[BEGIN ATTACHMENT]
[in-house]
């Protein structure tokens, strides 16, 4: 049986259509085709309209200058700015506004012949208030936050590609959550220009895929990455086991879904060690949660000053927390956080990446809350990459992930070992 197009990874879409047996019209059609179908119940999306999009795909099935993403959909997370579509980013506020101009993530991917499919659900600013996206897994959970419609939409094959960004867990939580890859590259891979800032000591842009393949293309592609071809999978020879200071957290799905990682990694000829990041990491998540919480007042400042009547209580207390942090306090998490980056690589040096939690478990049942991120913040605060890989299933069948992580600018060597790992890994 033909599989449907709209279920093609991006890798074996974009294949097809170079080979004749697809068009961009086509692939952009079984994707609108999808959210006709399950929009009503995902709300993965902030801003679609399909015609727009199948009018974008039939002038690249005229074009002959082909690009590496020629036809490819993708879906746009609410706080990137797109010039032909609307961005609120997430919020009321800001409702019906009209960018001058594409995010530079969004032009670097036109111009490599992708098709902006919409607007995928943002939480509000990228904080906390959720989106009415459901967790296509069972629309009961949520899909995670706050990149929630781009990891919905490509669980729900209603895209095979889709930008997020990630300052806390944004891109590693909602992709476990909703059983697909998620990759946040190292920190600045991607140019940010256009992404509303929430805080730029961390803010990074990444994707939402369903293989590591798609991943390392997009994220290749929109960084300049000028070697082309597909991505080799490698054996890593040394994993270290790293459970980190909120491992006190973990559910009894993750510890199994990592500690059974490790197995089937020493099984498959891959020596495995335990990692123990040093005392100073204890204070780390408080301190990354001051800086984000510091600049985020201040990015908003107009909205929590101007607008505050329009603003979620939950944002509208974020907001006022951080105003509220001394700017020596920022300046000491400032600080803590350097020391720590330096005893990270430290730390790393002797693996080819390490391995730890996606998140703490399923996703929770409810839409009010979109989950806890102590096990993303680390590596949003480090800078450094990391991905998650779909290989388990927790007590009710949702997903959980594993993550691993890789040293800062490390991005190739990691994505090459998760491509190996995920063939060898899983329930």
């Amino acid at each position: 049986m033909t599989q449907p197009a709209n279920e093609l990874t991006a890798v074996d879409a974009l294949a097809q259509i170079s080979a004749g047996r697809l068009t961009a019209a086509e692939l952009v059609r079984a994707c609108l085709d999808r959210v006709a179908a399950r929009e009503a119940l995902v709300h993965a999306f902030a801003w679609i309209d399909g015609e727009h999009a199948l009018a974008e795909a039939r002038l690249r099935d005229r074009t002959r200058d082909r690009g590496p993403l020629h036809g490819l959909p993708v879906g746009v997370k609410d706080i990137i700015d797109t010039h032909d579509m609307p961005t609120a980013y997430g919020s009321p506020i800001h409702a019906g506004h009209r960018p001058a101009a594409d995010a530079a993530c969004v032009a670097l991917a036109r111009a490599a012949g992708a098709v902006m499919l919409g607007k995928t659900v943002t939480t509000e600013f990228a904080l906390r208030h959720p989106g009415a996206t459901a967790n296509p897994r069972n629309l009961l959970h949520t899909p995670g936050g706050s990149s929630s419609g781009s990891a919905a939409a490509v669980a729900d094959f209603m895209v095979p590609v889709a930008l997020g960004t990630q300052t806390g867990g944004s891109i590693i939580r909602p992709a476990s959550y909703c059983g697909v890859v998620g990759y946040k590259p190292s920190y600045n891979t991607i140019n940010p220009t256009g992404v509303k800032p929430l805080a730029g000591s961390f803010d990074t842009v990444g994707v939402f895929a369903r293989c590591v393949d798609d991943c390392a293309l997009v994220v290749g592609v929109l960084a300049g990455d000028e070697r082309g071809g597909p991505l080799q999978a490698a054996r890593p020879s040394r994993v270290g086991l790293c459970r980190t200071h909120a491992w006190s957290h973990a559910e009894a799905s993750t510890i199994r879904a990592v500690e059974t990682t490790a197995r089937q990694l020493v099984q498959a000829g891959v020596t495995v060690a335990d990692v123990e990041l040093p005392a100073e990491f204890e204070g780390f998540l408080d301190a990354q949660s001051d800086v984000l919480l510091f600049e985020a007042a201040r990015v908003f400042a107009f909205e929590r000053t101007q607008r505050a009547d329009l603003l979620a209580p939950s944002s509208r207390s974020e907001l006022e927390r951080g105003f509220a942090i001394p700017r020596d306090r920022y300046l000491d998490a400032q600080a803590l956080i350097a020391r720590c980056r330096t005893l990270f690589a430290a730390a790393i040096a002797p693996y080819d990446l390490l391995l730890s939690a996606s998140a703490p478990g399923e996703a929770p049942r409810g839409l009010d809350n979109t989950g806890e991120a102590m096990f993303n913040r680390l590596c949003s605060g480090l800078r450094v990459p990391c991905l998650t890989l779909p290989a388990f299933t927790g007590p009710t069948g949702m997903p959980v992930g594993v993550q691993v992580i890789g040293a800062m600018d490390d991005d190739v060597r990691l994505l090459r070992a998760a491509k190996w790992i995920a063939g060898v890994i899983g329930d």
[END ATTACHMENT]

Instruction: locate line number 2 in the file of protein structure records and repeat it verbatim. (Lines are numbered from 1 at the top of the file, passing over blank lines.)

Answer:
């Protein structure tokens, strides 16, 4: 049986259509085709309209200058700015506004012949208030936050590609959550220009895929990455086991879904060690949660000053927390956080990446809350990459992930070992 197009990874879409047996019209059609179908119940999306999009795909099935993403959909997370579509980013506020101009993530991917499919659900600013996206897994959970419609939409094959960004867990939580890859590259891979800032000591842009393949293309592609071809999978020879200071957290799905990682990694000829990041990491998540919480007042400042009547209580207390942090306090998490980056690589040096939690478990049942991120913040605060890989299933069948992580600018060597790992890994 033909599989449907709209279920093609991006890798074996974009294949097809170079080979004749697809068009961009086509692939952009079984994707609108999808959210006709399950929009009503995902709300993965902030801003679609399909015609727009199948009018974008039939002038690249005229074009002959082909690009590496020629036809490819993708879906746009609410706080990137797109010039032909609307961005609120997430919020009321800001409702019906009209960018001058594409995010530079969004032009670097036109111009490599992708098709902006919409607007995928943002939480509000990228904080906390959720989106009415459901967790296509069972629309009961949520899909995670706050990149929630781009990891919905490509669980729900209603895209095979889709930008997020990630300052806390944004891109590693909602992709476990909703059983697909998620990759946040190292920190600045991607140019940010256009992404509303929430805080730029961390803010990074990444994707939402369903293989590591798609991943390392997009994220290749929109960084300049000028070697082309597909991505080799490698054996890593040394994993270290790293459970980190909120491992006190973990559910009894993750510890199994990592500690059974490790197995089937020493099984498959891959020596495995335990990692123990040093005392100073204890204070780390408080301190990354001051800086984000510091600049985020201040990015908003107009909205929590101007607008505050329009603003979620939950944002509208974020907001006022951080105003509220001394700017020596920022300046000491400032600080803590350097020391720590330096005893990270430290730390790393002797693996080819390490391995730890996606998140703490399923996703929770409810839409009010979109989950806890102590096990993303680390590596949003480090800078450094990391991905998650779909290989388990927790007590009710949702997903959980594993993550691993890789040293800062490390991005190739990691994505090459998760491509190996995920063939060898899983329930």